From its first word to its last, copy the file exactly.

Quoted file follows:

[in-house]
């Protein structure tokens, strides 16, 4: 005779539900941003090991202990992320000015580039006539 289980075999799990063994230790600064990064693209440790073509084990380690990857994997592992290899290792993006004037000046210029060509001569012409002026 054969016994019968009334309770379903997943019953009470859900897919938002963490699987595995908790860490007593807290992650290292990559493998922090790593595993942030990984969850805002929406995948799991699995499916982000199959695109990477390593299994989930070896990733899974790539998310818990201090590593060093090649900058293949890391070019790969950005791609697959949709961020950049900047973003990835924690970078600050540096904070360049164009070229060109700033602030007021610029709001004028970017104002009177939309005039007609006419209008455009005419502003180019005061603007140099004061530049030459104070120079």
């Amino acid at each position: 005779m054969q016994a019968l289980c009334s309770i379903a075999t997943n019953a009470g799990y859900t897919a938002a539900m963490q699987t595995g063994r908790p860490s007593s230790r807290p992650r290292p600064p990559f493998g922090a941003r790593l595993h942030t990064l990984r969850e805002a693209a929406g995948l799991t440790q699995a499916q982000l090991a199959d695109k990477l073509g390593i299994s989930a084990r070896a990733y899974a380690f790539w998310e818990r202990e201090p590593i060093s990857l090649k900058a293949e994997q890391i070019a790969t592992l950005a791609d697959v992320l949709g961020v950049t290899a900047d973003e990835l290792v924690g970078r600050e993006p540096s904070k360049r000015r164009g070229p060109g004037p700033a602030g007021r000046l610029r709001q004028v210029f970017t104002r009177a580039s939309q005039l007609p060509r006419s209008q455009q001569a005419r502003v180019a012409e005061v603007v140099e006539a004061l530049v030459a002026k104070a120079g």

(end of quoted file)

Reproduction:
[in-house]
């Protein structure tokens, strides 16, 4: 005779539900941003090991202990992320000015580039006539 289980075999799990063994230790600064990064693209440790073509084990380690990857994997592992290899290792993006004037000046210029060509001569012409002026 054969016994019968009334309770379903997943019953009470859900897919938002963490699987595995908790860490007593807290992650290292990559493998922090790593595993942030990984969850805002929406995948799991699995499916982000199959695109990477390593299994989930070896990733899974790539998310818990201090590593060093090649900058293949890391070019790969950005791609697959949709961020950049900047973003990835924690970078600050540096904070360049164009070229060109700033602030007021610029709001004028970017104002009177939309005039007609006419209008455009005419502003180019005061603007140099004061530049030459104070120079």
């Amino acid at each position: 005779m054969q016994a019968l289980c009334s309770i379903a075999t997943n019953a009470g799990y859900t897919a938002a539900m963490q699987t595995g063994r908790p860490s007593s230790r807290p992650r290292p600064p990559f493998g922090a941003r790593l595993h942030t990064l990984r969850e805002a693209a929406g995948l799991t440790q699995a499916q982000l090991a199959d695109k990477l073509g390593i299994s989930a084990r070896a990733y899974a380690f790539w998310e818990r202990e201090p590593i060093s990857l090649k900058a293949e994997q890391i070019a790969t592992l950005a791609d697959v992320l949709g961020v950049t290899a900047d973003e990835l290792v924690g970078r600050e993006p540096s904070k360049r000015r164009g070229p060109g004037p700033a602030g007021r000046l610029r709001q004028v210029f970017t104002r009177a580039s939309q005039l007609p060509r006419s209008q455009q001569a005419r502003v180019a012409e005061v603007v140099e006539a004061l530049v030459a002026k104070a120079g």